Top judge sworn in as Pakistan’s Supreme Court chief justice

Khosa says he will work to reform the country’s judicial system to ensure speedy justice to all. (File/AFP)
Updated 18 January 2019
0

Top judge sworn in as Pakistan’s Supreme Court chief justice

  • Asif Saeed Khosa, previously a judge on the high court, began his new duties Friday
  • He replaces Mian Saqib Nisar, who during his term as the chief justice disqualified ex-premier Nawaz Sharif from holding office as part of a corruption case

ISLAMABAD: A top Pakistani judge has been sworn in as the country’s new chief justice of the Supreme Court at a ceremony attended by President Arif Alvi, Prime Minister Imran Khan and other officials.
Asif Saeed Khosa, previously a judge on the high court, began his new duties Friday.
He replaces Mian Saqib Nisar, who during his term as the chief justice disqualified ex-premier Nawaz Sharif from holding office as part of a corruption case. In case, Nisar last year acquitted a Christian woman, Aasia Bibi, who was on death row for eight years, in a blasphemy case.
However, Nisar became controversial because of his intervention in government affairs.
Khosa says he will work to reform the country’s judicial system to ensure speedy justice to all.


Saudi crown prince’s visit to Pakistan raises hopes for trade boost

Updated 7 min 23 sec ago
0

Saudi crown prince’s visit to Pakistan raises hopes for trade boost

  • Experts say the strong strategic and defense relationship needs to be extended to trade cooperation

ISLAMABAD: The Saudi crown prince’s visit to Pakistan must be utilized to open new avenues of cooperation between the staunch allies, Pakistani analysts said.

Mohammed bin Salman is expected to bring with him a record investment package, including a $10 billion refinery and oil complex in the deepwater Gwadar Port on the Arabian Sea.

Former Pakistani diplomat Javed Hafeez said bilateral relations have so far mostly revolved around defense and strategic cooperation, but there is a need to “diversify” and focus on trade and economic cooperation.

“Trade between both Islamic countries is minimal, and this needs to be enhanced to the fullest,” Hafeez told Arab News. 

There is huge potential for Pakistan to increase its exports of food items, garments, medicines and sports goods to the Kingdom, he said.

“The crown prince’s visit is good news for Pakistan, as this shows Saudi Arabia’s close association and love for our people,” Hafeez added.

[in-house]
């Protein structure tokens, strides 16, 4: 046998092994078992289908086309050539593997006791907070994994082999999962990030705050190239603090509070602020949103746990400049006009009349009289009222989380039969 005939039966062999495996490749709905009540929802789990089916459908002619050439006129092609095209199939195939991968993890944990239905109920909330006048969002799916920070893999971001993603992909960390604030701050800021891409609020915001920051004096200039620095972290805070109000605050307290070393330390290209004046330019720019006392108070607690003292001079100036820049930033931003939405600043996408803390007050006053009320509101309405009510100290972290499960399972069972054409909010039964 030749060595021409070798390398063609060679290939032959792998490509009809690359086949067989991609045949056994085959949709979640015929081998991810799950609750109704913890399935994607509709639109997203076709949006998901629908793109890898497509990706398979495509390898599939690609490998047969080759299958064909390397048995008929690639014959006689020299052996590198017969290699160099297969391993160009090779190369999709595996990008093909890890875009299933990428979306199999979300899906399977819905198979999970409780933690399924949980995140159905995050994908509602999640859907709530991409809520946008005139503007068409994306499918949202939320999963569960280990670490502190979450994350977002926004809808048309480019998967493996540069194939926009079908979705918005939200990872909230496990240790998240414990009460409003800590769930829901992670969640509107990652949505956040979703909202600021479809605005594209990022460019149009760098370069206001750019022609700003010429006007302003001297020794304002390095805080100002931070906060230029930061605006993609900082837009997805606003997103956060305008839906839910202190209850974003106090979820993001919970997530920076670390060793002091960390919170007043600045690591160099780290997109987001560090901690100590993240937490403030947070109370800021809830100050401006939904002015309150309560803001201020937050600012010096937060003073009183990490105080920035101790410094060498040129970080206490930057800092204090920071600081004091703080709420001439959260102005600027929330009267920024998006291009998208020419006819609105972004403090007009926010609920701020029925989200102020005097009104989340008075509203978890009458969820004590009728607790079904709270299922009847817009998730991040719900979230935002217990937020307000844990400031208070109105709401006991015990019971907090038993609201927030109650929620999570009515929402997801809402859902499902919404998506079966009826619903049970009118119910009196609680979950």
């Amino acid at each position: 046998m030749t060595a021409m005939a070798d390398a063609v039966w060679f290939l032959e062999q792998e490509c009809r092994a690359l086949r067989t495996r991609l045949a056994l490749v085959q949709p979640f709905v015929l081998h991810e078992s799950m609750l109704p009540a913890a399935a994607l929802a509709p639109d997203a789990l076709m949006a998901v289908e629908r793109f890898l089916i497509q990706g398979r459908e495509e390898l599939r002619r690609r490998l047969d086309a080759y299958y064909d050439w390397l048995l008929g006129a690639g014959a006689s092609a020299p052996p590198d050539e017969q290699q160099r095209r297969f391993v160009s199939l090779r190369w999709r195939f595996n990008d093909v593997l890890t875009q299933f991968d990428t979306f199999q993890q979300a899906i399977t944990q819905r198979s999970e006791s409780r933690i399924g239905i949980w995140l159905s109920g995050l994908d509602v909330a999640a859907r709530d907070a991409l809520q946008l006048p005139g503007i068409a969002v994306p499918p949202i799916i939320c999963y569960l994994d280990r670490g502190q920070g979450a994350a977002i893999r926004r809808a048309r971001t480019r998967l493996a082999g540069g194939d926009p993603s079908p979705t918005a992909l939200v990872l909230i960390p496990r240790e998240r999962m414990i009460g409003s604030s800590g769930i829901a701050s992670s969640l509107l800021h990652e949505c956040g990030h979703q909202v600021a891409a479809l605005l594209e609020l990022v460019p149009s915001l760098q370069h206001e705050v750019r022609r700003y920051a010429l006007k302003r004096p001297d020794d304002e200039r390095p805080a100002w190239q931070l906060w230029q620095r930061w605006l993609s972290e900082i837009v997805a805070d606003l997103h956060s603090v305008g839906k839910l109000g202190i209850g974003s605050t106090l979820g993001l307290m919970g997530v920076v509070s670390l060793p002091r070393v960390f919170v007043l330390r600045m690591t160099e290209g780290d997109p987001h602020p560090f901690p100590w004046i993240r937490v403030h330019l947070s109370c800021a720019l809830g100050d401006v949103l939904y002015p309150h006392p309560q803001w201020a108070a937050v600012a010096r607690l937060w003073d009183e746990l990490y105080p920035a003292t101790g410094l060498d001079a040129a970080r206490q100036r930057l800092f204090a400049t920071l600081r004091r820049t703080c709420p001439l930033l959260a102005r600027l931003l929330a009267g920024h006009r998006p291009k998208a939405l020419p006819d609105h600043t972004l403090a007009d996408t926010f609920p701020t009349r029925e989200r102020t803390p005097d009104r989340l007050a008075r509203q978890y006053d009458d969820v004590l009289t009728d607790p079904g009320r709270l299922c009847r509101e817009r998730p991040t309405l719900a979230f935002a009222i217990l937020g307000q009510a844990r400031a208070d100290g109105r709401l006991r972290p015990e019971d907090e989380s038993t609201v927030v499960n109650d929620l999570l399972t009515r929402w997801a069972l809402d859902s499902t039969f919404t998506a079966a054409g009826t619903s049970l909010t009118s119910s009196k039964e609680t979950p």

The crown prince has emerged as “one of the most influential figures in the Muslim world,” and his visit to Pakistan will “definitely open new avenues of cooperation between both countries,” Hafeez said. 

Last year, Saudi Arabia agreed to give Pakistan $3 billion in foreign currency support for a year, and a further loan worth up to $3 billion in deferred payments for oil imports to help stave off a current account crisis. Pakistan has so far received $3 billion in cash.

Rasul Bukhsh Rais, professor of political science, said the crown prince’s visit is a “welcome move at a time when Pakistan is struggling to improve its image as a peaceful country in the international community.”

Rais added that Islamabad should include Saudi Arabia as a third partner in the $60 billion China-Pakistan Economic Corridor, which aims to turn Pakistan into a major route linking western China to the world.

“Saudi Arabia can easily connect to China and Central Asian states by using Pakistan’s strategic location in the region,” he said. “Wider economic cooperation between these countries will help the whole region prosper.”

International affairs analyst Zafar Nawaz Jaspal said the crown prince’s visit will help expand bilateral relations and accelerate much-needed trade and economic cooperation.

“The crown prince’s visit … will help materialize numerous investment projects in Pakistan,” Jaspal added. “In today’s world, mutual economic association and bilateral trade … are considered to be a yardstick to determine the depth of the (Saudi-Pakistani) relationship.”